Agronomy Library > Soil Conservation

Saving Spring Soil Moisture - Making the Most of Standing Stubble
Author: Rick Taillieu, Reduced Tillage LINKAGES
Date Created: July 24, 2002
Last Reviewed: February 21, 2007

Key things a farmer needs to know about saving spring soil moisture:

- Every tillage pass contributes to losses in soil moisture. 
- Unprotected soil is more susceptible to moisture losses caused by combinations of warm air temperatures, radiant heat and wind speed at the soil surface. 
- Undisturbed land has dramatically greater water infiltration rates and is therefore better able to take advantage of spring rains and save the moisture.
 
The relationship between standing stubble and saving spring soil moisture 
- Last year’s anchored stubble acts a series of “shelterbelts” and significantly reduces the wind speed at the soil surface. This not only protects soil moisture before seeding, but also reduces seedbed drying after direct seeding. 
- Standing stubble provides a shading effect on the soil surface, which can further protect soil moisture from evaporation caused by direct sunlight. 
- Below the surface, anchored stubble has undisturbed infiltration pathways created by the decomposition of the plant roots. These small channels allow the soil profile to better absorb water after a significant spring rainfall event.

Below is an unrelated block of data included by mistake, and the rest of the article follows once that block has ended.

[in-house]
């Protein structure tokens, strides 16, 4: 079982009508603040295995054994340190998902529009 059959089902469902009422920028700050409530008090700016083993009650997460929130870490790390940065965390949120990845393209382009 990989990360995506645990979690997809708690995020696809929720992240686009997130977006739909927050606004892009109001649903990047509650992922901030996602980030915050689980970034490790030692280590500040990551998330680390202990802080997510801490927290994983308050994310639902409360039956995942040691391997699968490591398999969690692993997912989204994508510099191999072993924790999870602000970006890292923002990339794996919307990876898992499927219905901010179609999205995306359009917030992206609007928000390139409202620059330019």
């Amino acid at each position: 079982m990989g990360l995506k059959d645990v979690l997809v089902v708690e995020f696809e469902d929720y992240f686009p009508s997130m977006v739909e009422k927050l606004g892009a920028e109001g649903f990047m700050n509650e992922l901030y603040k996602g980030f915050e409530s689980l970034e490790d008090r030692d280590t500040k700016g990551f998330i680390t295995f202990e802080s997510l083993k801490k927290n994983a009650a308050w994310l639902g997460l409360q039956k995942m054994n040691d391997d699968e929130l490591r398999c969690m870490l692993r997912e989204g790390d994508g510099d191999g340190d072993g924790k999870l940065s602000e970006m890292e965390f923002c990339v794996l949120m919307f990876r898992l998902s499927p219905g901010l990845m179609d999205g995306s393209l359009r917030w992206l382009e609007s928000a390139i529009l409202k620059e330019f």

- After crop emergence, standing stubble protects new seedlings from the wind, which may help to further reduce moisture losses from evapotranspiration in addition to providing protection from blowing soil. 
- Standing stubble significantly reduces the risk associated with pre-emergent rolling which is a major cause of spring soil erosion resulting in soil moisture losses. 

How to Save your Stubble in the Spring 
- Reduce your tillage operations. Remember every pass destroys stubble and costs you moisture. If possible, fertilize and seed in a single pass. If fertilizer application requires a separate operation, consider a narrow opener to minimize soil disturbance. 
- Reduce your tillage intensity. Using smaller openers and/or wider row spacing will reduce your Seed Bed Utilization (SBU). The less of the seedbed you disturb, the more stubble you will leave anchored and standing. 
- Use on-row packing. This will help ensure a good seedbed and eliminate the need to harrow after seeding. A harrowing operation will dislodge and knock down stubble thus reducing its effectiveness in reducing wind speed. 
- Fine tune your seeding system. Seeding in the same direction as last years stubble rows generally saves the stubble and is easier to seed through. If you are able to “seed between the rows”, you will realize the greatest benefits from your stubble. Seeding perpendicular to the prevailing winds will help ensure that next year’s stubble is best able to protect your land. 

So the point is?
The more you reduce soil disturbance – the more standing stubble you save. The combination of these will help conserve spring soil moisture, both before and after seeding. The challenge for all direct seeders is to maximize the benefits of the stubble from last year’s crops to help ensure the following crop’s success, starting with germination.